Author Affiliations: Institute for Health Policy Studies, University of California, San Francisco (Drs Rennie and Luft); and JAMA, Chicago, Ill (Dr Rennie).
The issue of prescription drug benefits is being hotly debated in the
United States. We can be sure that cost-conscious insurance organizations,
both governmental and commercial, will demand an ever stronger role in deciding
which drugs they pay for and include in managed care formularies. Pharmaceutical
companies can be expected to continue to fund analyses of the cost-effectiveness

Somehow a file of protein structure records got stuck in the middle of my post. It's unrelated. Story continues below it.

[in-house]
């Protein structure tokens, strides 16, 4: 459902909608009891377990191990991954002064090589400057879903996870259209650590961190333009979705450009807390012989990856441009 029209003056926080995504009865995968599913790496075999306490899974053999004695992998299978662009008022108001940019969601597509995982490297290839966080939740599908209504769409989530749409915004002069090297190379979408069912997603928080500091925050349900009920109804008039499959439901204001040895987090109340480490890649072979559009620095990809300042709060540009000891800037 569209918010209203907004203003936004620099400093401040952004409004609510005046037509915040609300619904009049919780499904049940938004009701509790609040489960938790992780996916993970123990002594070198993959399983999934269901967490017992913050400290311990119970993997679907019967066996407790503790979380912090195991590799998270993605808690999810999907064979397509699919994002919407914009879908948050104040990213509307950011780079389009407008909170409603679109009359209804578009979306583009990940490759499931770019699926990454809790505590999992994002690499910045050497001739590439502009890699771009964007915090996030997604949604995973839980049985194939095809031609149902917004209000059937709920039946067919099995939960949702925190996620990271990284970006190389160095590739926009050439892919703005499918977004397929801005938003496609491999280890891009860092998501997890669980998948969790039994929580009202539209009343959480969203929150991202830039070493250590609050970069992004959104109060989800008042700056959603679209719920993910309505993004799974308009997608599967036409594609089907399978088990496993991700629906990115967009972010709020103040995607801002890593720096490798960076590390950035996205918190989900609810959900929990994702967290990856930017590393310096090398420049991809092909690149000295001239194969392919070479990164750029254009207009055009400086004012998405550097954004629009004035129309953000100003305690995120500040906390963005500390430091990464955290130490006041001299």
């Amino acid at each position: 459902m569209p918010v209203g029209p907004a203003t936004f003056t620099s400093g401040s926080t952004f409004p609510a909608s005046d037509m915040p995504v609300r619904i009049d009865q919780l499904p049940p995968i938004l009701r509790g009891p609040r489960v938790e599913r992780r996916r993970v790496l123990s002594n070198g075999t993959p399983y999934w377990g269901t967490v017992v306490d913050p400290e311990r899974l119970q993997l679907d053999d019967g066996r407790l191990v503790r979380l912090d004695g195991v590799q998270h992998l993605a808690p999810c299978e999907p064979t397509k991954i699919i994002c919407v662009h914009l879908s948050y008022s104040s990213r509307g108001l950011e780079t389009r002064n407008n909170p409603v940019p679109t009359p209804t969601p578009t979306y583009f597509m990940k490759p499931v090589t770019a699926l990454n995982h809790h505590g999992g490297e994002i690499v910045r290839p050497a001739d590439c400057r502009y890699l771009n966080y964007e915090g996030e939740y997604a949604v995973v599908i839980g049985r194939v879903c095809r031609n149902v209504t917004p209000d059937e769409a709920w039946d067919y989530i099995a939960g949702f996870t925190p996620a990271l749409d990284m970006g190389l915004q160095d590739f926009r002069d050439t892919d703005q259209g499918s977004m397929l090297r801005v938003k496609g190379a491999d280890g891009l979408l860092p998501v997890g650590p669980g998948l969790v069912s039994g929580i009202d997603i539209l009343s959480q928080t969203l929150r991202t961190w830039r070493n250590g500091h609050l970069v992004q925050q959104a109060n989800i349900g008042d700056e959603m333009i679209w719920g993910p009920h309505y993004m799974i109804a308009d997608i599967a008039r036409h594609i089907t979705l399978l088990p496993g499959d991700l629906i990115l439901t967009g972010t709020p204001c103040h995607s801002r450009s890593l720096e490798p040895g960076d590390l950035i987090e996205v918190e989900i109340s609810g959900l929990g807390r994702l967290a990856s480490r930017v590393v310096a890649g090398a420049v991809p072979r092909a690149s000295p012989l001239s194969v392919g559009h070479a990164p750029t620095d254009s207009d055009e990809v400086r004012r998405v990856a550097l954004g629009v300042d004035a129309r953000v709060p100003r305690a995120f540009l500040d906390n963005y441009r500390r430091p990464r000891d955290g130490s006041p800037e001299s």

of their products, and, as legal and political maneuvering in the United Kingdom,
Canada, and Australia has shown, to continue to bring great political and
legal pressure on the organizations responsible for deciding the relative
merits of their products.1-3
Much of the battle will revolve around measurements of the cost-effectiveness
of new drugs.
Rennie D, Luft HS. Pharmacoeconomic Analyses: Making Them Transparent, Making Them Credible. JAMA. 2000;283(16):2158–2160. doi:10.1001/jama.283.16.2158
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